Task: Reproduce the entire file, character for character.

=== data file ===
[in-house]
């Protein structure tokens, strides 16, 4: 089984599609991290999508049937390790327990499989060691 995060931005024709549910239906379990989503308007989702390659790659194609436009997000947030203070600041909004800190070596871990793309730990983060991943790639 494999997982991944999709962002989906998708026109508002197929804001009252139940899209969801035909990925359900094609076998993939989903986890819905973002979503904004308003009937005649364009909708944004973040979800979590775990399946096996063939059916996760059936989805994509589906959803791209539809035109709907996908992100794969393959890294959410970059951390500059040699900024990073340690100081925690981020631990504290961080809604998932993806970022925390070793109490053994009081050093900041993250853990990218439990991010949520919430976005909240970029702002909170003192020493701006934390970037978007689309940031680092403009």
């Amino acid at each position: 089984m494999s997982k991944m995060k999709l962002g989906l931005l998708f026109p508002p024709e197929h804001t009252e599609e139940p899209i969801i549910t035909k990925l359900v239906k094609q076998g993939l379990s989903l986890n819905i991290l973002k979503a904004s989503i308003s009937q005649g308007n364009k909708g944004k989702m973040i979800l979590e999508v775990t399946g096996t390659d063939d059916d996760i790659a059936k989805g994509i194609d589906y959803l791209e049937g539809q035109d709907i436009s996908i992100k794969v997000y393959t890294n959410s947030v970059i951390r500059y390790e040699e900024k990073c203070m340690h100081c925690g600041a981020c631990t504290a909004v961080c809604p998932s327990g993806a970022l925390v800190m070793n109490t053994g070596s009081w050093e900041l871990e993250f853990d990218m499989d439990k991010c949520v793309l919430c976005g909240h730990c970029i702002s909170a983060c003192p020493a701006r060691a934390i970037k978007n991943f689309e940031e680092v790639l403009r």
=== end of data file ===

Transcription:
[in-house]
């Protein structure tokens, strides 16, 4: 089984599609991290999508049937390790327990499989060691 995060931005024709549910239906379990989503308007989702390659790659194609436009997000947030203070600041909004800190070596871990793309730990983060991943790639 494999997982991944999709962002989906998708026109508002197929804001009252139940899209969801035909990925359900094609076998993939989903986890819905973002979503904004308003009937005649364009909708944004973040979800979590775990399946096996063939059916996760059936989805994509589906959803791209539809035109709907996908992100794969393959890294959410970059951390500059040699900024990073340690100081925690981020631990504290961080809604998932993806970022925390070793109490053994009081050093900041993250853990990218439990991010949520919430976005909240970029702002909170003192020493701006934390970037978007689309940031680092403009």
């Amino acid at each position: 089984m494999s997982k991944m995060k999709l962002g989906l931005l998708f026109p508002p024709e197929h804001t009252e599609e139940p899209i969801i549910t035909k990925l359900v239906k094609q076998g993939l379990s989903l986890n819905i991290l973002k979503a904004s989503i308003s009937q005649g308007n364009k909708g944004k989702m973040i979800l979590e999508v775990t399946g096996t390659d063939d059916d996760i790659a059936k989805g994509i194609d589906y959803l791209e049937g539809q035109d709907i436009s996908i992100k794969v997000y393959t890294n959410s947030v970059i951390r500059y390790e040699e900024k990073c203070m340690h100081c925690g600041a981020c631990t504290a909004v961080c809604p998932s327990g993806a970022l925390v800190m070793n109490t053994g070596s009081w050093e900041l871990e993250f853990d990218m499989d439990k991010c949520v793309l919430c976005g909240h730990c970029i702002s909170a983060c003192p020493a701006r060691a934390i970037k978007n991943f689309e940031e680092v790639l403009r």